It is the quality of lending over the quantity of lending — Lewis Thompson Preston.
Too often, during boom periods in the business cycle, the line between quality and quantity, the two concepts identified by Preston, becomes decidedly blurred.
For most banks and financial institutions, the primary means by which to generate income is lending money. Loans are the most profitable way to deploy depositor funds, balance sheet liabilities that typically require interest payments to attract.
When making loans, the type, quantity and quality of credit extended depends upon the business strategy of the specific lending institution.
- Some lenders choose a very conservative business model, making loans to only the strongest and most qualified applicants and thus taking on relatively little risk. As a result, their overall interest income is lower due to charging preferential interest rates and carrying fewer loans on the books, but losses on those loans are also lower.
- At the other end of the spectrum are high risk/high reward lenders, such as those that comprised the sub-prime industry that artificially inflated — and ultimately derailed — the housing market. For those institutions, yields are far higher due to the additional risk incurred, but so are the potential losses taken.
In an attempt to balance risk and return, most lenders operate near the middle of the two extremes. Although historic circumstances such as the crash of the housing market can (and in many cases did) upset that balance, it still remains the most effective long-term strategy to maximize return while diversifying risk. Not only is portfolio risk management a major consideration, but underwriting to ensure each individual loan is of an acceptable quality is an essential part of the lending process.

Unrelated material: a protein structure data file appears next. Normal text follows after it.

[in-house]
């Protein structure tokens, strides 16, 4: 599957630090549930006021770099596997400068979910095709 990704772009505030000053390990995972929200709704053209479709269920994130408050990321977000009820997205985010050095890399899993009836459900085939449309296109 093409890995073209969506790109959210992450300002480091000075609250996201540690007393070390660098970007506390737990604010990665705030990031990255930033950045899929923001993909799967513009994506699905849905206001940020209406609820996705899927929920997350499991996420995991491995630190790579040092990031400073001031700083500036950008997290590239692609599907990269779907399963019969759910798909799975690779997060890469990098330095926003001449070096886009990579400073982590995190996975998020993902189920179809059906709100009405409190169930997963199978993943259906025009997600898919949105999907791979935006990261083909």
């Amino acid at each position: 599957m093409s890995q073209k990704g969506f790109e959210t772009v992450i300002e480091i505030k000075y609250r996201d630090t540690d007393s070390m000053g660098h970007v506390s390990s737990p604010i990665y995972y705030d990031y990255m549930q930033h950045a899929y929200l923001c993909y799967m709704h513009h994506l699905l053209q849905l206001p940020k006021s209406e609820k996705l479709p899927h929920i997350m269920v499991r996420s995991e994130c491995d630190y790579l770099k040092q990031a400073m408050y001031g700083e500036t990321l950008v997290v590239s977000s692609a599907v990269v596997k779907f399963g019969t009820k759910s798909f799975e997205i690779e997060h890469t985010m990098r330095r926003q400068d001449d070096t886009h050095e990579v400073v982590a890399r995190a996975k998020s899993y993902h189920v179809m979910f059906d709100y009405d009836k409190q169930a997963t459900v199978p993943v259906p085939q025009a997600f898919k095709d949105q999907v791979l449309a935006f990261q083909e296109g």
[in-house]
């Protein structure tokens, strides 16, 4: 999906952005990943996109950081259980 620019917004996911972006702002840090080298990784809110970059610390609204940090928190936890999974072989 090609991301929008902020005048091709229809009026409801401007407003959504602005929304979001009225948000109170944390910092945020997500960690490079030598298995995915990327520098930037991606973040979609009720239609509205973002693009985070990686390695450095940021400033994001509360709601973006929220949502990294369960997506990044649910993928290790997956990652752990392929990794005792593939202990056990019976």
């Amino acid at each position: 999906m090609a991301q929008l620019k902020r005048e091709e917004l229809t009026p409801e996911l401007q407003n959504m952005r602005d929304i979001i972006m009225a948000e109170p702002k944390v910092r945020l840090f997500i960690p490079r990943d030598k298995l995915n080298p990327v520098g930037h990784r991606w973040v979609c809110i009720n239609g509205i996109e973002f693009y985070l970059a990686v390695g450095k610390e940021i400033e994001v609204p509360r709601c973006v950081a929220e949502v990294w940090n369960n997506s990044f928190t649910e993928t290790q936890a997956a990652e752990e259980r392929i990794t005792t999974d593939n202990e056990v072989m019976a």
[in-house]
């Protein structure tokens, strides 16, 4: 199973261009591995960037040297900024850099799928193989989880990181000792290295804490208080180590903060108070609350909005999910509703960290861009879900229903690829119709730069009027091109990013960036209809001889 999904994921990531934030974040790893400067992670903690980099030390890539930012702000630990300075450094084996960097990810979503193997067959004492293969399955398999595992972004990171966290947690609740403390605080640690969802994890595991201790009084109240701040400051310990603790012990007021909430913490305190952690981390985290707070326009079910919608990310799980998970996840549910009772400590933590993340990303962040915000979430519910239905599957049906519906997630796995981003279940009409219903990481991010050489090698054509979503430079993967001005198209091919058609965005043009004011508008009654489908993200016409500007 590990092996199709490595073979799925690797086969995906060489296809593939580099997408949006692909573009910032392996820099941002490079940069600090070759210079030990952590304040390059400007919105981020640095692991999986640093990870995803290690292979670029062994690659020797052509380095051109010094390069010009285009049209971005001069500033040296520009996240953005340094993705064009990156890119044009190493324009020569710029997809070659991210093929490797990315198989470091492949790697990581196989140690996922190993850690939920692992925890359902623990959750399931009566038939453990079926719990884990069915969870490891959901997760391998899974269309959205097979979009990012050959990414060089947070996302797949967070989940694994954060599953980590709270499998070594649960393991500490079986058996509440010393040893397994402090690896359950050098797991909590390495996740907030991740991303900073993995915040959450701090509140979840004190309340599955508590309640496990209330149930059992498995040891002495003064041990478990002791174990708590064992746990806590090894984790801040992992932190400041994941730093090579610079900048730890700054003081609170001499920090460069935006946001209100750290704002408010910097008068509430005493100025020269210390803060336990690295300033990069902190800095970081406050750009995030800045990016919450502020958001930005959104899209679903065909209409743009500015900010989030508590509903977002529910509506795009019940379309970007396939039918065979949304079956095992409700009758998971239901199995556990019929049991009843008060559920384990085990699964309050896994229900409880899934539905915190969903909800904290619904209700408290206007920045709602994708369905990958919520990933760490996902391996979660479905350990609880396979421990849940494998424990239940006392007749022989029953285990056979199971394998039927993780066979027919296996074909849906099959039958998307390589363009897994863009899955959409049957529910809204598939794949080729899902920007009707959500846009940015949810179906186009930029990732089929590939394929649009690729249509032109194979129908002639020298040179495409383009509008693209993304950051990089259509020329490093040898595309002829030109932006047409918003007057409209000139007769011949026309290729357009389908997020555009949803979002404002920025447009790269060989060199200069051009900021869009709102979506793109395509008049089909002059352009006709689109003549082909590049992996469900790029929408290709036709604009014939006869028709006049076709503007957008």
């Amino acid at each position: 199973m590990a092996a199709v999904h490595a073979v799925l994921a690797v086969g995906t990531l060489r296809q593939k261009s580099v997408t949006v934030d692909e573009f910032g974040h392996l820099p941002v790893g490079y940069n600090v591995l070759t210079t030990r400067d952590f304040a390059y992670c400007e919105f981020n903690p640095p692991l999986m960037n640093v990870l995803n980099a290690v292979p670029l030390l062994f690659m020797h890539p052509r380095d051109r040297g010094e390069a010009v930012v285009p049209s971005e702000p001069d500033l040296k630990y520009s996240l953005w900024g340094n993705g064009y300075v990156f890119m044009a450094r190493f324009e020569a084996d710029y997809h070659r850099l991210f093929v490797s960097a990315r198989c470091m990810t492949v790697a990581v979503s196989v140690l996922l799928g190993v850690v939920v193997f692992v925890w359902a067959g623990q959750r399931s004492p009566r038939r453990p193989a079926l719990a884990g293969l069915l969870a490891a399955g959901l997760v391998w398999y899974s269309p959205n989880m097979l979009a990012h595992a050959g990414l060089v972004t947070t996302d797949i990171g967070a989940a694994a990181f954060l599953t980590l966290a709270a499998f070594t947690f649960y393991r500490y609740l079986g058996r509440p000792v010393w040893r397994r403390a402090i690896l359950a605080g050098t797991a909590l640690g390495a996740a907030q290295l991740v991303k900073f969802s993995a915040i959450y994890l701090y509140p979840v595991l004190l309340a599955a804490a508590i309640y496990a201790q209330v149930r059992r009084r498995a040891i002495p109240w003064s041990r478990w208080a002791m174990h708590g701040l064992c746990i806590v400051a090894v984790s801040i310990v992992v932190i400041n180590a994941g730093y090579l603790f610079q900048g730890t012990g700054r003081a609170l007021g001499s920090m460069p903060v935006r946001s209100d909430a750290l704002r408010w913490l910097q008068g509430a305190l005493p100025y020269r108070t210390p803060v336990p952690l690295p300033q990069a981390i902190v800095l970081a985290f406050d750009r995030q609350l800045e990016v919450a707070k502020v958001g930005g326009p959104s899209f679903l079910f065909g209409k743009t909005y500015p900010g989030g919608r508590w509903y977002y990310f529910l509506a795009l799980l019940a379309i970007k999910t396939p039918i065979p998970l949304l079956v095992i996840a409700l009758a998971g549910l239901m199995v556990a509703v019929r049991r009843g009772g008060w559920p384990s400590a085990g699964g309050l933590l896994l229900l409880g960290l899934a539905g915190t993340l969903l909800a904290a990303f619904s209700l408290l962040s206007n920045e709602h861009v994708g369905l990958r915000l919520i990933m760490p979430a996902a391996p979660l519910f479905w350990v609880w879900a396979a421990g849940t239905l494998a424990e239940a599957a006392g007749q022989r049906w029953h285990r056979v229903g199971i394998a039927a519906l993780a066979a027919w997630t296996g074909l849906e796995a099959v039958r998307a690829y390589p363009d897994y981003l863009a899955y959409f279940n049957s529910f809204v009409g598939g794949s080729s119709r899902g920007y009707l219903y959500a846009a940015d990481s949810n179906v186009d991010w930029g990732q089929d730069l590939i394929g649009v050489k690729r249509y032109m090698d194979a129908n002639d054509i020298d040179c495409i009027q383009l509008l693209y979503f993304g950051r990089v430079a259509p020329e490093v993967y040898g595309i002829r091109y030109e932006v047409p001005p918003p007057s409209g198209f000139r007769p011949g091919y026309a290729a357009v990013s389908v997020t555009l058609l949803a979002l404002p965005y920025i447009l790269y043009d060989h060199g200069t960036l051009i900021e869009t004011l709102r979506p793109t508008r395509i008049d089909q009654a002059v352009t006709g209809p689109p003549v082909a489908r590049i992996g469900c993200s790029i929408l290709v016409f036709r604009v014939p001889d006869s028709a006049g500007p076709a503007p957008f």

The Five C’s of Credit
In order to properly underwrite a loan request, lenders need to consider multiple factors. Although there are variants, those factors are generally grouped within what has been colloquially termed “the five C’s of credit,” as follows: Capacity, Capital, Collateral, Conditions, and Character.
Below is a closer look at each:
Capacity: How Much Loan Can You Afford?
First and foremost, the lender must attempt to measure and determine the borrower’s ability to make their loan payments. Historical and projected income are typically quantified in the process, both on a project-specific basis (such as purchasing a house or starting a business) as well as by identifying other sources of income the borrower may have. The financial institution will attempt to mitigate the variable risk of a borrower’s income by analyzing secondary sources of income that can be used to help make payments as necessary. Global cash flow is the most popular way to capture all source of income in the underwriting of the loan.
Although all of the factors analyzed are important, capacity belongs at the top of the list. If the borrower doesn’t have the ability to make payments, it is unlikely they will be able to remain in good standing for long.